• Use this option to delete and then replace selected words. A line will cross out those words, similarly to the “strikethrough” option. Then when the comment box appears, you should write the replacement word(s). Notice that the comment will direct users to “Replace Selected.”
  • “Add Note to Text”
    • This option has nearly the same function as the “Highlight Text” option, but this one does not direct users to “Highlighted Text.” I find this option very useful for making a note about specific text, especially if the change pertains to style. For example, you may want to call attention to text that is missing the hyperlink style or missing italics. You can write about the necessary change in the comment box.
The comments panel on the right shows different comments with their actions. On the pdf, you will see those actions implemented. The strikethrough and replace options show a red line crossing out those selected words. Another comment addresses the highlight. Credit: Adobe product screenshot(s) reprinted with permission from Adobe.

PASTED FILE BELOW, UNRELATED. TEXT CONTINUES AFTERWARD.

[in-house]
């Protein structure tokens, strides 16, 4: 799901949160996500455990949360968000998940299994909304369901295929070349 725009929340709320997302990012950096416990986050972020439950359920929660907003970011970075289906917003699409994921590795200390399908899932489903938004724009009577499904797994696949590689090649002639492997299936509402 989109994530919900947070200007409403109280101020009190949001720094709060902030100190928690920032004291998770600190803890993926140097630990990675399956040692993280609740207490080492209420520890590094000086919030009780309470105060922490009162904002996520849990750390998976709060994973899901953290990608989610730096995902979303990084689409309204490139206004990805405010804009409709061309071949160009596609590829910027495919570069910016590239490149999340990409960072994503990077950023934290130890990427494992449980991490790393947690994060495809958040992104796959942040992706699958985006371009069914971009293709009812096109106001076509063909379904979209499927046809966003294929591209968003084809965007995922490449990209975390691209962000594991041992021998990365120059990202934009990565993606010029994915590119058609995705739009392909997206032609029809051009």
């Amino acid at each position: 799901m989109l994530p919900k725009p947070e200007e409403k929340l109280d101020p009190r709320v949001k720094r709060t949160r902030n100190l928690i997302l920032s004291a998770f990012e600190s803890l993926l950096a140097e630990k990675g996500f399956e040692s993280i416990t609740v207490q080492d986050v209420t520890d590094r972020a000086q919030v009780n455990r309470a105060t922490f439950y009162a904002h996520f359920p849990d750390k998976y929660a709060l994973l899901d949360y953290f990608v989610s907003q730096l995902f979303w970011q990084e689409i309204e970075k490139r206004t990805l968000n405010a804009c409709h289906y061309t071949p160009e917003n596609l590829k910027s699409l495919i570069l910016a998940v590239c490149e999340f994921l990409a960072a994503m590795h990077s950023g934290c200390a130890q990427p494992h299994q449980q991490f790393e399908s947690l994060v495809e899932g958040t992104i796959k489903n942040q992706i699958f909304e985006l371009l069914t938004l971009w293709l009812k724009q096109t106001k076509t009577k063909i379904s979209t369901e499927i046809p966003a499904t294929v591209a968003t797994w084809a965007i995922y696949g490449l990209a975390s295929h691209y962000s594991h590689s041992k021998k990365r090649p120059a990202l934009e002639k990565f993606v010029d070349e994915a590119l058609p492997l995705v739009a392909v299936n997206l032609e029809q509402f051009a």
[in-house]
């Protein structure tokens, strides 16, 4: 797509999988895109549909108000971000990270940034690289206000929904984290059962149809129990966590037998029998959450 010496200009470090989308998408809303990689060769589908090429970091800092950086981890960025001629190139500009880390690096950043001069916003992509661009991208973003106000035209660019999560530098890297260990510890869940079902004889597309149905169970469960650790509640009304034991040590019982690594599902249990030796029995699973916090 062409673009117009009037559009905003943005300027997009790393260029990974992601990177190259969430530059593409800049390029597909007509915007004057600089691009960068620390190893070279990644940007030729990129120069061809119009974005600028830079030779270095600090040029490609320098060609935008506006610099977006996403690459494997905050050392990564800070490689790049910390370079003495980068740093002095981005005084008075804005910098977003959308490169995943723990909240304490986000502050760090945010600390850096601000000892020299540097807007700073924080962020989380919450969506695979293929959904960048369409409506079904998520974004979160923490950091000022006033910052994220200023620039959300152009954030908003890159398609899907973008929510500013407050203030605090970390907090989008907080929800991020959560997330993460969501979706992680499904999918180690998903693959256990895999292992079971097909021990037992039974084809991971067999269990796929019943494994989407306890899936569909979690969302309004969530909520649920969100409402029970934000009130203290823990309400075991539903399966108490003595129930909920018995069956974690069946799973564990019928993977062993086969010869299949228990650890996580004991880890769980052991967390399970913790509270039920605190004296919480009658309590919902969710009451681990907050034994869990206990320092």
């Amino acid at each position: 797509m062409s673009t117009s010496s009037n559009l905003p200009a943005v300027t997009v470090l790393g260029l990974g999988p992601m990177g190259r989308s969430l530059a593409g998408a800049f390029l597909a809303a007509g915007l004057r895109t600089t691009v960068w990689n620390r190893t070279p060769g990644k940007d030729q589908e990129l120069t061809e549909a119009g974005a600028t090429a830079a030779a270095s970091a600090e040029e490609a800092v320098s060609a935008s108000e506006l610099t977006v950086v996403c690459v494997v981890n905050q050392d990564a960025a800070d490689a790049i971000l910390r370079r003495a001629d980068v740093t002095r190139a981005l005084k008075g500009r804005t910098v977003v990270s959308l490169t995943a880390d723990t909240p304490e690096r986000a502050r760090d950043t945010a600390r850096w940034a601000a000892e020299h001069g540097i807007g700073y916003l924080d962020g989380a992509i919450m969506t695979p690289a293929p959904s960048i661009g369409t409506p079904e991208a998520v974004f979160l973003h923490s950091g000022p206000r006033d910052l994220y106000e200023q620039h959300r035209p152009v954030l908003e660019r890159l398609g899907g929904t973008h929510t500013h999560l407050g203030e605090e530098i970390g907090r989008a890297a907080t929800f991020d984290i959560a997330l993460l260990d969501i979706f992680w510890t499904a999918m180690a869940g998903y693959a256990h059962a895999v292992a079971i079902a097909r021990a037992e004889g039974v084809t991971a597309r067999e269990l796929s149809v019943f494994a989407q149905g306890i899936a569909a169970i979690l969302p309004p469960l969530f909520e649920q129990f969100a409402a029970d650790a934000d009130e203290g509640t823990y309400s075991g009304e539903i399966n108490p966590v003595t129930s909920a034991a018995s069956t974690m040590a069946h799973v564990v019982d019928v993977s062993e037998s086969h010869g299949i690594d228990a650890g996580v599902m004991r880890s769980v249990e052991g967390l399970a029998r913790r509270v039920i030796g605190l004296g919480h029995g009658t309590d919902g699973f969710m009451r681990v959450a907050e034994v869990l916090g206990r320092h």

Where to Find Your Comments

Viewing all the comments is key to communicating changes well on Adobe Acrobat. There are a few ways to see the comments you make. When you make a change and create a comment, a box will open next to the document. It will say your screenname and a place to type the comment. After typing your comment, push “post.” You can also push “cancel” or “X” if you do not want to keep that comment. When creating the comment, a semi-permanent red line will connect your comment to its location within the document. Once you post the comment, you can click on the markup to view the comment box; the connecting line will this time appear as whatever color you chose for that comment or as the default color. You can reply to comments underneath your message.